Tuesday’s Thoughts on Random (But Writerly!) Things

So, I’m getting down to writerly business (Really. I am.), but I’ve got a few thoughts jumbling around in my head, banging to get out. And you know what they say, “There’s more room on the outside…”

*On Why I Don’t Journal

Someone asked me recently about journaling. The someone happened to be a non-writer, but writers often ask me if I journal. And the short answer is no, I don’t seem to be able to stick with journaling. I do write down funny things I’ve heard, or jot a story idea, and make endless Things To Do Lists, but that’s not the same as journaling. I write stories. I suspect that helps me work out the stuff I’d journal about, if I could stick with journaling.

*On Reading a Really Good Book (When You’re a Writer)



I’m reading Incarceron right now. Actually, I’m inhaling Incarceron. Before I started writing Young Adult fiction, I could read books and thoroughly enjoy the experience. But now, when I read a really good YA book, I want to bang my head on the desk, then throw my manuscript into the fireplace, light a match to it, and cry in despair because I will never, ever write something even close to that really good YA book. And then the Beneficent Mr. Hall finds me in a closet and asks, “What the heck is wrong with you?” I try to explain but it’s impossible to explain because of course, the man has such ridiculous faith in me until he really starts to worry and says, “Maybe you should try some other job?” Somehow, I manage to drag myself out of the closet and get back to work. But first, I read a really crappy book. (Coincidentally, I have a lot of stories where characters face their shortcomings.)

*On Looking for Mrs. (or Mr.) Agent

It’s a tough business, looking for an agent. Rejection is part of the game. And just for the record, I do not crawl into closets after every rejection (Mostly because I’d end up living in the closet.). But when I get a personal rejection, even if it’s just a reply with my NAME in it, I don’t feel so bad. And if an agent takes the time to say something nice, even if it’s just a couple words about the title, or liking the humor, I’m thrilled. It’s a crazy world when I’m fist-pumping over rejection.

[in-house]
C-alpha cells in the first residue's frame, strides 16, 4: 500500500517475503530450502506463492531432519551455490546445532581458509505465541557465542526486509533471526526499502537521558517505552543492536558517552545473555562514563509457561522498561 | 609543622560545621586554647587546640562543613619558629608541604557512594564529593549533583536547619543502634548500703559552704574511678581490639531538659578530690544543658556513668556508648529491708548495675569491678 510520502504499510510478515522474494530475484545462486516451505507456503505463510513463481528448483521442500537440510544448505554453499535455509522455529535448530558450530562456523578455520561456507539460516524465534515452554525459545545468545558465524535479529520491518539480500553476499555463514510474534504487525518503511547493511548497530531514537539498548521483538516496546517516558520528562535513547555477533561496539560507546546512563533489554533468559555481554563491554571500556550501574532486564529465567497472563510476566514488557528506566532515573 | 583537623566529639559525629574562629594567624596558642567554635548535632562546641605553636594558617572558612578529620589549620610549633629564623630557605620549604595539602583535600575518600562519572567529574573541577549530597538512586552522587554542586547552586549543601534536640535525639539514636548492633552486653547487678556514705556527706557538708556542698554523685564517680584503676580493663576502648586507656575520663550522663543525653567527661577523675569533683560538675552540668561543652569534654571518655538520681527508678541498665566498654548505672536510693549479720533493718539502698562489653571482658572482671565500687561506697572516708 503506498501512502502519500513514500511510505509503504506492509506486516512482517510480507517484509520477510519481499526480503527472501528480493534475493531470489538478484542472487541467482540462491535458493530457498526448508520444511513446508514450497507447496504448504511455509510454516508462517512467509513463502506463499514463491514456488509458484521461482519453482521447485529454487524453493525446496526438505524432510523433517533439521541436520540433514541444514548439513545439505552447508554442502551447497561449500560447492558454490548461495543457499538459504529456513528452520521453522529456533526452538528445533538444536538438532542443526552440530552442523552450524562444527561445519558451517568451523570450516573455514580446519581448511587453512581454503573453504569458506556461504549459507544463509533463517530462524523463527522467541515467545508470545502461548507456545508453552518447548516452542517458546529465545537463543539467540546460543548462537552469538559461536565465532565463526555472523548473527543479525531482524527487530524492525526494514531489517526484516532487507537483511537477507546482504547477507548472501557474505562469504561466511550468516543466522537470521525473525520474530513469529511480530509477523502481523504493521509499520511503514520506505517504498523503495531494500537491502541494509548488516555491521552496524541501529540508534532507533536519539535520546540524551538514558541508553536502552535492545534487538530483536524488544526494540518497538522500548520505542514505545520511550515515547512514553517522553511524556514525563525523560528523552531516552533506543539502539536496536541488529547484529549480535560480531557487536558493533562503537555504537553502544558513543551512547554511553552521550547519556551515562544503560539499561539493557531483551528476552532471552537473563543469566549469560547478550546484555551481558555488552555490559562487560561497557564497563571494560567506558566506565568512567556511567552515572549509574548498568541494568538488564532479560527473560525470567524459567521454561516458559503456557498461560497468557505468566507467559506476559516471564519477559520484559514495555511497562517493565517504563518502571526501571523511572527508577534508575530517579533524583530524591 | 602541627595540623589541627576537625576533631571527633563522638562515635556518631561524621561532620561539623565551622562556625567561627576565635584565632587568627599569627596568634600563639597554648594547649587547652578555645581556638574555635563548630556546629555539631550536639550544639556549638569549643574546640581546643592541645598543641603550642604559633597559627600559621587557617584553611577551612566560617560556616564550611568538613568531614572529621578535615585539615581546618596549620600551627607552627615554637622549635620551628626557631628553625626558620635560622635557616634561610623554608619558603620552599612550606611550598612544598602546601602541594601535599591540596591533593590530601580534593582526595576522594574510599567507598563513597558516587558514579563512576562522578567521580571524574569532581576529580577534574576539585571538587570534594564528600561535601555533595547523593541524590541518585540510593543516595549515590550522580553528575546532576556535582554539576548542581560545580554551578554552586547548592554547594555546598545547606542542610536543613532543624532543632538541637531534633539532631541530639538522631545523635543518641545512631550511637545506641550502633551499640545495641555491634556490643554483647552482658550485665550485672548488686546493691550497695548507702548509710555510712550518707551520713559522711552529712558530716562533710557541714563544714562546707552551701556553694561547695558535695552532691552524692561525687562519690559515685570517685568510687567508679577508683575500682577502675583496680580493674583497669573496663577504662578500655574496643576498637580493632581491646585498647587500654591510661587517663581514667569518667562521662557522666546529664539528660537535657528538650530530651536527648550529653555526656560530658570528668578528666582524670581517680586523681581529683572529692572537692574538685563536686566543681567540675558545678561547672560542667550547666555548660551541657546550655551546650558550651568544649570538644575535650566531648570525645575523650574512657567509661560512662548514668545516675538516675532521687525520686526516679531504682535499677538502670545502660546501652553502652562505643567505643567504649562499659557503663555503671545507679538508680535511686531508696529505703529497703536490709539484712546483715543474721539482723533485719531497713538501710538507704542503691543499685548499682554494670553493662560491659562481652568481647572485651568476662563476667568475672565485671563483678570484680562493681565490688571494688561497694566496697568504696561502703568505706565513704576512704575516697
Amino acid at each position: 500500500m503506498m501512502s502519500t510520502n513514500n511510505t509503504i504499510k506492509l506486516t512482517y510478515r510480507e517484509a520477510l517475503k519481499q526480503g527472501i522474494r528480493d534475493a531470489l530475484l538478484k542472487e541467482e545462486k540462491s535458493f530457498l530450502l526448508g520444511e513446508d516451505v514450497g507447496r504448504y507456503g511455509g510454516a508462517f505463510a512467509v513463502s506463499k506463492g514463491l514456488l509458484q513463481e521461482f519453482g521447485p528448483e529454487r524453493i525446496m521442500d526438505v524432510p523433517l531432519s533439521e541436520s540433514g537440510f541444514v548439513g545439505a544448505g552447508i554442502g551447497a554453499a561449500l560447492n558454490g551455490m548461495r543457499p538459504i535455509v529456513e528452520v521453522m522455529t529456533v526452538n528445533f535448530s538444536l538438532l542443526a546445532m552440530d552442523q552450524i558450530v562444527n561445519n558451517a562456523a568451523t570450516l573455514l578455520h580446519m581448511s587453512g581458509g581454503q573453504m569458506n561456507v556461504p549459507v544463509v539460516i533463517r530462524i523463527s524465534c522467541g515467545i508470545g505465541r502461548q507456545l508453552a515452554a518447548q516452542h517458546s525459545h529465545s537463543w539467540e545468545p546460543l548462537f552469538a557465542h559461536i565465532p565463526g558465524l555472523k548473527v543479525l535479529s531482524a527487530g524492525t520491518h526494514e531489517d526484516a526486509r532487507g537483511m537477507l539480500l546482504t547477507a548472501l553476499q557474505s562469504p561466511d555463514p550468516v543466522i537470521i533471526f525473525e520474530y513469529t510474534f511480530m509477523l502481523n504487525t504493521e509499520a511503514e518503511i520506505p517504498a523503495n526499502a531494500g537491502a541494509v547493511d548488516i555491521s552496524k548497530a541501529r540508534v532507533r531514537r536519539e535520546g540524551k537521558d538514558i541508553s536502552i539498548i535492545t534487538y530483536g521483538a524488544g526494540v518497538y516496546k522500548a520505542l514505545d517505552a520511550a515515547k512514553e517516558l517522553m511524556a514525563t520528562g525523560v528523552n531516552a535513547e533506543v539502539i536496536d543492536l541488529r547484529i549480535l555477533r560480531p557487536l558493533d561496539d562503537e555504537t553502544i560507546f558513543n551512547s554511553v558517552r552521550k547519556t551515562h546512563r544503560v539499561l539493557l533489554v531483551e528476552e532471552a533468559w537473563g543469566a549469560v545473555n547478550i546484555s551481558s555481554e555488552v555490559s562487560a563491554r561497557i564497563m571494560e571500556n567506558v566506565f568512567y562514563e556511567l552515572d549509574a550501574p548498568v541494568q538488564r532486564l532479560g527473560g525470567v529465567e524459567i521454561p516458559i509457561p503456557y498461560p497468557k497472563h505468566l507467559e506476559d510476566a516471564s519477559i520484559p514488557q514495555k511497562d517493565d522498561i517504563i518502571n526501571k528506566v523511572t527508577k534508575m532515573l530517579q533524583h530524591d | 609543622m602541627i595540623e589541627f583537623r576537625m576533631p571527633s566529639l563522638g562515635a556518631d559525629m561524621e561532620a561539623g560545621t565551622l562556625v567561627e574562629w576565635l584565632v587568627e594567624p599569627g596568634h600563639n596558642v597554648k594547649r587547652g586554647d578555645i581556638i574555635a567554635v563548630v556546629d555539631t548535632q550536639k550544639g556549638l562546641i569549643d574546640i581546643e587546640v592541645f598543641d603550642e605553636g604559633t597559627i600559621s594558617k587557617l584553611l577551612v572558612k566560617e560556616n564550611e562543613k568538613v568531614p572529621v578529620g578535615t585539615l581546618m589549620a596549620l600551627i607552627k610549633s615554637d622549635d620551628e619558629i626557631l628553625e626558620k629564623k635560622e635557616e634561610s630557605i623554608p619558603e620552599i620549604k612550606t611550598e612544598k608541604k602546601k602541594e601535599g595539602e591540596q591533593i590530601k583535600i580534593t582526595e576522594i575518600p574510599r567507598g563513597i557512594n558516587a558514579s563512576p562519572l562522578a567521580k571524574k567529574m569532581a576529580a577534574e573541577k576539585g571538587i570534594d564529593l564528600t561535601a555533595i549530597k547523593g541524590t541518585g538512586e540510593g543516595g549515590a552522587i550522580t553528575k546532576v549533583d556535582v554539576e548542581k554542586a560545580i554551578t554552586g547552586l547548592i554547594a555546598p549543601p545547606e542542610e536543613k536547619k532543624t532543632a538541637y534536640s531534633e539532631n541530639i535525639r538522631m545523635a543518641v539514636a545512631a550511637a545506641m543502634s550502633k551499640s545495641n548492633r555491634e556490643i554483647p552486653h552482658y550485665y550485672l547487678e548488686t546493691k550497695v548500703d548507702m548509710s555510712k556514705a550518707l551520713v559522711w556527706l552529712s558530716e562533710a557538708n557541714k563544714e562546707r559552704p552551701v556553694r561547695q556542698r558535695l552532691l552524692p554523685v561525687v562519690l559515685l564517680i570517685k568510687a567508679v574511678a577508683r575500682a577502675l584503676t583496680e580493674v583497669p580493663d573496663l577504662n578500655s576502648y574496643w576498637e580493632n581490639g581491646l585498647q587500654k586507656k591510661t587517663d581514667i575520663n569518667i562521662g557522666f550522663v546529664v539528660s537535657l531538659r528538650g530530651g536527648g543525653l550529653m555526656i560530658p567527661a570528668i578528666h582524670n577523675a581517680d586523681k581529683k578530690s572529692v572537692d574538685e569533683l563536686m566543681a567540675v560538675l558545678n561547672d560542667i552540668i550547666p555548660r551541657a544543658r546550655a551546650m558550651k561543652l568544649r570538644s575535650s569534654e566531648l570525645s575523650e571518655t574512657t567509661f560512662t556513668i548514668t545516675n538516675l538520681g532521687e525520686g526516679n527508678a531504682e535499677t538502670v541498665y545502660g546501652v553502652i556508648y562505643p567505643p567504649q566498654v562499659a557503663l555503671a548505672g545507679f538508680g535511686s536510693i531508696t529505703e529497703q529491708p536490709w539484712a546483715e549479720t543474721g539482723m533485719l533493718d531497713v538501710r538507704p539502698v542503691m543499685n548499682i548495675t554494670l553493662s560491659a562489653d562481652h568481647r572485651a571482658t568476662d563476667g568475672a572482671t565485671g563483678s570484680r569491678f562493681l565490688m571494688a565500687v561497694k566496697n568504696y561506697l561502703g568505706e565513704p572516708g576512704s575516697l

So, I think I’ve got a little room in my head now to get back to writing. After I put a little ice on the banged-up part.

I Don’t Wanna Say Goodbye to the Summer

Technically, it’s still summer for a month or so. But I spent this week at the beach, and there’s just something about that last day, walking through the sand, that makes me think of that song, “Sealed with a Kiss.”
And yes, I know it’s not “goodbye TO the summer, but rather “FOR the summer.” But work with me here, people. I’m going with poetic license to make a writing point.

Yes, you were wondering when I’d quit whining and get to the writing. Ahem.
Have you ever considered the seasons of your writing? I work year round, almost every day, writing. But the work is not always that productive.
There are dry spells when the words and thoughts swirl by like dust motes and try as I might to catch them…swoosh, they blow right past.
Sometimes, a cold wind seeps into my writing, freezing a story in its tracks. I have to wait, then, for a crack of a bright idea to melt the sticking plot points.
And writing in the summer…well, there are days when a sudden squall pops up and the words flow, rushing from my neurons to the page. But there are more days when it’s just too hot to think up brilliant stuff, and I sit at my chair, thoughts languishing.
Then that first day of school looms on the horizon, and though I’m no longer school age, I say goodbye to the last Junior Hall, packing up and driving off for college, and I, too, am filled with promise.
I’m energized once again! So I suppose I will say goodbye for the summer after all. I just felt a couple of drops…I think a writing monsoon’s on the way!

The Karl Malden Question on Essays, Short Fiction and Poetry

So, here is the Question of the Day, writers:
If you have had an essay, short fiction, or poem published ONLINE that is no longer available, do you recycle said essay, short fiction, or poem as an unpublished piece?
Now, think a moment before answering. Perhaps you’ve had a flash fiction win a contest, and the winners were published for a couple months, then dumped to make way for the next winners?
Or maybe you’ve had an essay published in an online magazine that has sadly gone defunct? Now, no trace at all of this work remains in cyberspace.

With most online contracts, the author’s rights revert back after 6 months to a year. So it’s not a question as to whether the author owns a piece of writing. It’s a question, I suppose, of writer ethics.
After all, only the author knows the publishing history of his/her work. And maybe that author really, really loved that essay (or short fiction or poem) and hates to see it relegated to the dusty laptop files where it languishes, unread and unenjoyed.
I’m just saying. In the immortal words of that great actor, Karl Malden, “What would you do?”